Surgery remains the only curative treatment for rectal cancer, despite the progress in oncological therapies. The widespread use of robotic surgery drastically changed the approach to rectal cancer, reducing the burden of the procedure on the patient’s quality of life and allowing a faster recovery. Indocyanine green fluorescence has shown promising results in reducing severe surgical complications, such as anastomotic leak, that can delay the beginning of further chemo-radio treatments. The purpose of this descriptive review is to analyze the impact of indocyanine green fluorescence when applied in robotic surgery on short-term surgical outcomes for rectal cancer, providing a picture of the current literature on the issue, highlighting the heterogeneity of protocols and focusing on possible future development.

In rectal cancer surgery, anastomotic leakage (AL) remains the most feared complication, with a frequency of up to 30% in non-high-volume centers. The preservation of proper vascularization is a key factor for successful anastomosis. The use of fluorescence with indocyanine green (ICG) as an intraoperative method to verify optimal perfusion is becoming an interesting tool in rectal surgery. Today, robotic surgery, together with the use of the intraoperative evaluation of the perfusion with ICG, could be a real strategy to deal with AL, allowing for a more delicate and less traumatic surgical technique. This strategy may allow for an extremely accurate surgery, and for optimal control of the proper vascularization of the rectum.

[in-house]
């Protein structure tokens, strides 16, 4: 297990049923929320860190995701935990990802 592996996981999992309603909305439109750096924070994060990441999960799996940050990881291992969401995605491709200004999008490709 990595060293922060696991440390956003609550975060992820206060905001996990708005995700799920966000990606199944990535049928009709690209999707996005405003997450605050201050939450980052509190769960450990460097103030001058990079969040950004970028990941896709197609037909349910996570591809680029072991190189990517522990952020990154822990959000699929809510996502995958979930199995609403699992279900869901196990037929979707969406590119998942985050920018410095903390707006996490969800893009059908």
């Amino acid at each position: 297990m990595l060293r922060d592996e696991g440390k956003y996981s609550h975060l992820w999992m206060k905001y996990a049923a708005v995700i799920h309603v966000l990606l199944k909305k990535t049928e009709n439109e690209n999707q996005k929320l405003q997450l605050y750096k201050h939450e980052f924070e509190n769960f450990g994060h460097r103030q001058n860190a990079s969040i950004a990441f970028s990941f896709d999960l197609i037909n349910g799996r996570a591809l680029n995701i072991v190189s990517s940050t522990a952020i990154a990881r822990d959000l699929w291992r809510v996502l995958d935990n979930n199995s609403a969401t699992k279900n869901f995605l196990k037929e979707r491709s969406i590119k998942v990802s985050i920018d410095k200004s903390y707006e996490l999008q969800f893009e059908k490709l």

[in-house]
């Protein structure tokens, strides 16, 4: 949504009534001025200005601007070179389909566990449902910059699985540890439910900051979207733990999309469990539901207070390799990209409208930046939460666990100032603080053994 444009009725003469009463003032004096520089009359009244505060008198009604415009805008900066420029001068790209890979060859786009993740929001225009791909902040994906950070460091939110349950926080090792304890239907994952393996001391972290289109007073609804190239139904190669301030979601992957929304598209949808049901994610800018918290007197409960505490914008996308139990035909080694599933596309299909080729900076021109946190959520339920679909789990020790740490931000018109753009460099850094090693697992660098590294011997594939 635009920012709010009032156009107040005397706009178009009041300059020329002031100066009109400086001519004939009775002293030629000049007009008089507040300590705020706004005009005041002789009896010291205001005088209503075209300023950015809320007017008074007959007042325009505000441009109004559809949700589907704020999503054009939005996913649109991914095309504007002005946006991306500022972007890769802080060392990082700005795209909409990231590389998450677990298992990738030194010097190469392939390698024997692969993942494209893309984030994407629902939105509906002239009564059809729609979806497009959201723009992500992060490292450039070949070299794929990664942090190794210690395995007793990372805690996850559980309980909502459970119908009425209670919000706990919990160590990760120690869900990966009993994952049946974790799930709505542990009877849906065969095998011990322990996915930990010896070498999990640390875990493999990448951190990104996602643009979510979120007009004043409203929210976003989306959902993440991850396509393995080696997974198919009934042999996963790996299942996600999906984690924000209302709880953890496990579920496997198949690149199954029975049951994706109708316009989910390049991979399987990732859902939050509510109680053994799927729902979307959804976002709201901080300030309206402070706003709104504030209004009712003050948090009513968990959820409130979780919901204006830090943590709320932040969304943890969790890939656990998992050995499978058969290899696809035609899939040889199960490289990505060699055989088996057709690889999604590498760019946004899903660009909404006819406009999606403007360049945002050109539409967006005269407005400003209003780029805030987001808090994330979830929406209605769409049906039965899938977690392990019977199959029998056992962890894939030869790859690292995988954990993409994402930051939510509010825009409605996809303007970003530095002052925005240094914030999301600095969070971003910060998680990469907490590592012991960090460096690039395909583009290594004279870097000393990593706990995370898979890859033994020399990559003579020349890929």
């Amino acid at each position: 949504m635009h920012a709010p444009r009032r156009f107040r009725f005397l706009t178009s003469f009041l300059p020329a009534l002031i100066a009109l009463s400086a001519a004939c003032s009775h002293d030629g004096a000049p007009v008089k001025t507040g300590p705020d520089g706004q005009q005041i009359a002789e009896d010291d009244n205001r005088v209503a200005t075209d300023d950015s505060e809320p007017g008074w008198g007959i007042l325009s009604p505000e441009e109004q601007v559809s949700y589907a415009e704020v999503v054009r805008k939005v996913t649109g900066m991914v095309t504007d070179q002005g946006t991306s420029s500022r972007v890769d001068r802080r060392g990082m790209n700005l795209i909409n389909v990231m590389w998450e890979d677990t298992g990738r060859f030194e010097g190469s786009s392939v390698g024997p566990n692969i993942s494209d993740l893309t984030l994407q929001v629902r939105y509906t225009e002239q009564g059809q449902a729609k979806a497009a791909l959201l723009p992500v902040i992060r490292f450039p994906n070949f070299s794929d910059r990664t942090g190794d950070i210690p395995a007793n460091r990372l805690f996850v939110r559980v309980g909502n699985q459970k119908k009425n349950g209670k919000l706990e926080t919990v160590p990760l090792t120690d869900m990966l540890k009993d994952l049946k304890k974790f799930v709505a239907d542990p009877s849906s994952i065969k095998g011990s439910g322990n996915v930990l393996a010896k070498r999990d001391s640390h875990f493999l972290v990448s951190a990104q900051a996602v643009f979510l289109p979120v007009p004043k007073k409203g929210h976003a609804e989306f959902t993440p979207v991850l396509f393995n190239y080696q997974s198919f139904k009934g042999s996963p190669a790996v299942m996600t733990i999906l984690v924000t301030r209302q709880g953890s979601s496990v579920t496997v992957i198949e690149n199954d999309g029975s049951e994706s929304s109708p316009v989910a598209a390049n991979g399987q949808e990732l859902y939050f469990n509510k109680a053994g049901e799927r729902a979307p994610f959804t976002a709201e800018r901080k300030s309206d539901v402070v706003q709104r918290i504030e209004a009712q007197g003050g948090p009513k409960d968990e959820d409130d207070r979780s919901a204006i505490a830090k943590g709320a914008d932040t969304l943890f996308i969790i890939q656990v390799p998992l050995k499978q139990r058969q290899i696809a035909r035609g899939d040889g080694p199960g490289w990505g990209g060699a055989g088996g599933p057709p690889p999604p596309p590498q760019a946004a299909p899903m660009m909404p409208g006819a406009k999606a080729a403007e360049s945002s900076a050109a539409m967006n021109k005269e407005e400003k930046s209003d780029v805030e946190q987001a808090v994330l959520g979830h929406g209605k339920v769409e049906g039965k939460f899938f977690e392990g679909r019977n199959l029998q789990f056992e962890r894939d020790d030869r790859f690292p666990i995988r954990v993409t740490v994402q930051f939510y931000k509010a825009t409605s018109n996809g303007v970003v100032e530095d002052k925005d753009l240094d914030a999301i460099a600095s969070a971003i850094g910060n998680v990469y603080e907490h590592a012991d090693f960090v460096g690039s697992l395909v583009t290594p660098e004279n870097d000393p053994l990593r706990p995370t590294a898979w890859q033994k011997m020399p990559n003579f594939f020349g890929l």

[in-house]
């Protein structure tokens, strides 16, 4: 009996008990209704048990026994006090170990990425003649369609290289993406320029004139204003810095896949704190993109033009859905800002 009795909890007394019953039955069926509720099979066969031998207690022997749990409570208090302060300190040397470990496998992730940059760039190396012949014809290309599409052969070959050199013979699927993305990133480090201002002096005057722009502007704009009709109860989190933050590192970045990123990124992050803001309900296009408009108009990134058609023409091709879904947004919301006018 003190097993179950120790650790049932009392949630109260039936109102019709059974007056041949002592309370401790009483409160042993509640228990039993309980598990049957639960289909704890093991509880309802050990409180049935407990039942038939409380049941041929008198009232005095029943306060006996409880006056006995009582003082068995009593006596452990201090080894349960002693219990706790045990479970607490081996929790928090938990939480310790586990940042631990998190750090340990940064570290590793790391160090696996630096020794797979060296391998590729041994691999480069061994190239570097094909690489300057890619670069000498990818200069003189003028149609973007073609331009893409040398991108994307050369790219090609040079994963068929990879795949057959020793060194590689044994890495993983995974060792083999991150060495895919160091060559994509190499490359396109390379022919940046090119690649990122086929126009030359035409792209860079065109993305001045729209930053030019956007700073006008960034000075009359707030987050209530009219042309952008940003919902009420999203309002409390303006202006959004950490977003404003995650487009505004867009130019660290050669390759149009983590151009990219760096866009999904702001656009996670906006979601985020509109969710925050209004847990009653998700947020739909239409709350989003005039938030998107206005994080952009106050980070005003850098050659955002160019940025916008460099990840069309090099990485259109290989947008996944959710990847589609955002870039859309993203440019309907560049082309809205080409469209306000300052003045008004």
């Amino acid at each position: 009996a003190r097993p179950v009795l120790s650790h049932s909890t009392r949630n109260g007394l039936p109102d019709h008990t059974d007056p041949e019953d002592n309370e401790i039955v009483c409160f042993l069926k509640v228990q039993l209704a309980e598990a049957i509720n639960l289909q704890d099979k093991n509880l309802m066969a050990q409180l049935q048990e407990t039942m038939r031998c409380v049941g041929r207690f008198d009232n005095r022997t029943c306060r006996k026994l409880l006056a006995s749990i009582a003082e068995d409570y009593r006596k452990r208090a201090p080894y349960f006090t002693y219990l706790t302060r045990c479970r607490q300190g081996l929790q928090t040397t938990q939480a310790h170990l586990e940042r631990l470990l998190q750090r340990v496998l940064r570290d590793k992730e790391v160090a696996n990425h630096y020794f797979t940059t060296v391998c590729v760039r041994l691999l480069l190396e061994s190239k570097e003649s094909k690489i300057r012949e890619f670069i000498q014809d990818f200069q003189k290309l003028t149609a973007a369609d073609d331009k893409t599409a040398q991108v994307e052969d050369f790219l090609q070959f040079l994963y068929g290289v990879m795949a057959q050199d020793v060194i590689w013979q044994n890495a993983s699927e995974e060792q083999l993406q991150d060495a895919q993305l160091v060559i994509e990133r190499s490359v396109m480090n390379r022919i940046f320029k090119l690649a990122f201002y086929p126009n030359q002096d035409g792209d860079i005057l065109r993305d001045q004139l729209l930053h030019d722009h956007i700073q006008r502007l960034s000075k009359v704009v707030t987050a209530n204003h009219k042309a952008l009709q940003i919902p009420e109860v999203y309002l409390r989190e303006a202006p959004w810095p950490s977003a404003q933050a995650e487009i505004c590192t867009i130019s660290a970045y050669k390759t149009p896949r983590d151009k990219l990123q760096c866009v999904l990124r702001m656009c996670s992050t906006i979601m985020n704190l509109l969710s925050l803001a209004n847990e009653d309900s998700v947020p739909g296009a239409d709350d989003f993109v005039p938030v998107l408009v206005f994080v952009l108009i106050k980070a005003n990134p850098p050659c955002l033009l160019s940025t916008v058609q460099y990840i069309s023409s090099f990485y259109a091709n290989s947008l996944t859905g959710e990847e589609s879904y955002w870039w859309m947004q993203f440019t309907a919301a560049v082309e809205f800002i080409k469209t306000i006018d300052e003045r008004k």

Methods: The purpose of this descriptive review is to analyze the impact of fluorescence and robotic surgery on short-term surgical outcomes for rectal cancer.

Results: We performed a systematic literature search using the PubMed, Embase and Cochrane library databases. The primary endpoints were to evaluate the application of ICG fluorescence in robotic rectal surgery and the rate of anastomotic leakage when using these technological implementations. The secondary endpoints were to evaluate the dosage of ICG and the timing of application by different surgeons. Conclusions: ICG fluorescence is an inexpensive and quick method to assess bowel perfusion, providing immediate feedback to the surgeon

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